(Photo credit to Kiana – Easter morning)
My husband celebrated his April 15th birthday with a record-breaking blizzard. Or rather, he celebrated with news of a blizzard, while we endured our own frigid temps watching soccer in Kansas – 80 and delightful the day we arrived, and 30’s and horrid the day we left, and I guess it’s the way of things when you live in the Midwest. Last week’s melee faded already to the status of a bad dream in light of real SPRING finally arriving, and we’re a bit like Ebenezer Scrooge on Christmas Day.
My mom emotions this week are a bit like the weather, which is to say, all over the place. I’m blaming Aaron. Our worship pastor, dearly loved, out of the blue announcing he’s moving back home to Alabama, claiming it’s not the fault of the weather. Claiming it’s God calling him back, and who can argue with THAT?
It happened on Tuesday. Our staff gathered for an all-day meeting, breaking for lunch. Me, not surprised, when during dessert Greg gets up to talk about Luke. How Luke’s served so well these past two years, and now he’s heading back to Colorado, and then moving to Iowa, and the whole time I’m thinking, I’m handling this nicely. I’ve been here and done this – this letting go and sending off. It’s part of adulting, and the boy is ready. My second-born kid, with all his fast-talking, and deep-thinking, and soul-rooted love. And it’s time. Time for the boy to fly wild and free, the way the Lord made him, a beautiful future, adventures awaiting. And I know I can do this. I’m handling this fine.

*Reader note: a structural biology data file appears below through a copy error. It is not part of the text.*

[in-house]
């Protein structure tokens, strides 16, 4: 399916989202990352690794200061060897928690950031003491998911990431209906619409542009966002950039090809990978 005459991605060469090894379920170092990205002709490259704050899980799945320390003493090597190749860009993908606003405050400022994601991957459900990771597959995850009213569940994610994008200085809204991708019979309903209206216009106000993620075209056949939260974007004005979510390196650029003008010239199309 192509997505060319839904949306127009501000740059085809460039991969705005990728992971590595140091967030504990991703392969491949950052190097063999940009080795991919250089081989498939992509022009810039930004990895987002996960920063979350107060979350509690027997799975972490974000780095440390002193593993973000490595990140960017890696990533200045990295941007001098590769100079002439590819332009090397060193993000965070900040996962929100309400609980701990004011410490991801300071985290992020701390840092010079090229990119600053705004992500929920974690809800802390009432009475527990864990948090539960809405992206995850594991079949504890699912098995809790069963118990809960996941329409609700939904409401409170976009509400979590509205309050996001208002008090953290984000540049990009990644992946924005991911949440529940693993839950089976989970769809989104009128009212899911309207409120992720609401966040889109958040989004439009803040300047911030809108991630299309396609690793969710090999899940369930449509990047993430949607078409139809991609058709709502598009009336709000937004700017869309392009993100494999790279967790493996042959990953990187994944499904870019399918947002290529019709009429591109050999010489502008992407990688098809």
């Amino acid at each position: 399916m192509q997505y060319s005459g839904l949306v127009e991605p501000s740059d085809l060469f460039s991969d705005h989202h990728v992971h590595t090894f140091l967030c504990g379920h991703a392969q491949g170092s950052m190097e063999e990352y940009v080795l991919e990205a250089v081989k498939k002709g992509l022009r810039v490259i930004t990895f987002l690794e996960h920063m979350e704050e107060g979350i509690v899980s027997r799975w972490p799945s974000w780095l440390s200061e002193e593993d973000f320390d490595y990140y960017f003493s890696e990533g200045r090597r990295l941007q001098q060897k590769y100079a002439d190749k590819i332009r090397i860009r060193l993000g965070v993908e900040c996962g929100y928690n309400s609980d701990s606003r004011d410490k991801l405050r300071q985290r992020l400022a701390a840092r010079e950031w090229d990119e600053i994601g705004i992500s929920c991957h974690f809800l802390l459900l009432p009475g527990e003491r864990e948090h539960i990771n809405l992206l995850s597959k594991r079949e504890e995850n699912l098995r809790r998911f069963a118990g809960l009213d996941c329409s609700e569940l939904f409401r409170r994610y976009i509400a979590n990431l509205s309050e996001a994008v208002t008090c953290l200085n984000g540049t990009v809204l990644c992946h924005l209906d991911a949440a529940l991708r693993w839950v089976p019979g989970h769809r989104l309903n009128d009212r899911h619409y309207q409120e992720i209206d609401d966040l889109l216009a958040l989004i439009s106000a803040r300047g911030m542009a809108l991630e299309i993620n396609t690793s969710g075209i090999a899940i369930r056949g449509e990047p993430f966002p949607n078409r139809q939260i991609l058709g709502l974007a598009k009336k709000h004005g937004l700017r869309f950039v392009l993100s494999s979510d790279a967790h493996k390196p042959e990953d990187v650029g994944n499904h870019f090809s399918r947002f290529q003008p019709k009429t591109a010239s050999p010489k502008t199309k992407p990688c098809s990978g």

Fine until Aaron. Fine until they say there are others leaving, and then the tears take over and I tell my friends at the table – I don’t like surprises – but what I really don’t like is saying good-bye. Three years past, saying good-bye to Mike, another pastor, who was called to go home to Iowa, taking my firstborn, and this feels like that. Like bookends of this family story, even though I know it’s not even close to the final chapter. And yet. They’re part of us, too. Part of the stories we tell over dinner. Part of the reason our boys go to church. Felipe, especially. How many times has he talked about Aaron, could do play-by-play of Sunday mornings, and Rachel, too. Aaron’s wife who sings like an angel. And how are we supposed to say good-bye to that?
And then, yesterday, we’re mingling after church, and three different times somebody suggests it. Maybe Grant could come back. Come back home to Minnesota to lead worship back here. But I tell them – No way. No way would he do it, and no way would I want it. (Did I really say that?) Yes. I said it and meant it. He’s right where God wants him, at that church in Des Moines. Baby coming, and nursery ready, and five friends who are pregnant at just the same time – all of them raising their littles together, and what could be better than that?
Do you see what I mean about emotions and weather?
It’s part of the story. God calls and they leave and it hurts for a season. We’ll always miss them, but after a while you can see how it’s better, how it’s part of His plan. And you wouldn’t change it.
And who knows? Maybe someday. One day, in the future. God might call them back home.
I thank my God every time I remember you. In all my prayers for all of you, I always pray with joy because of your partnership in the gospel from the first day until now, being confident of this, that he who began a good work in you will carry it on to completion until the day of Christ Jesus. It is right for me to feel this way about all of you, since I have you in my heart…
God can testify how I long for all of you with the affection of Christ Jesus.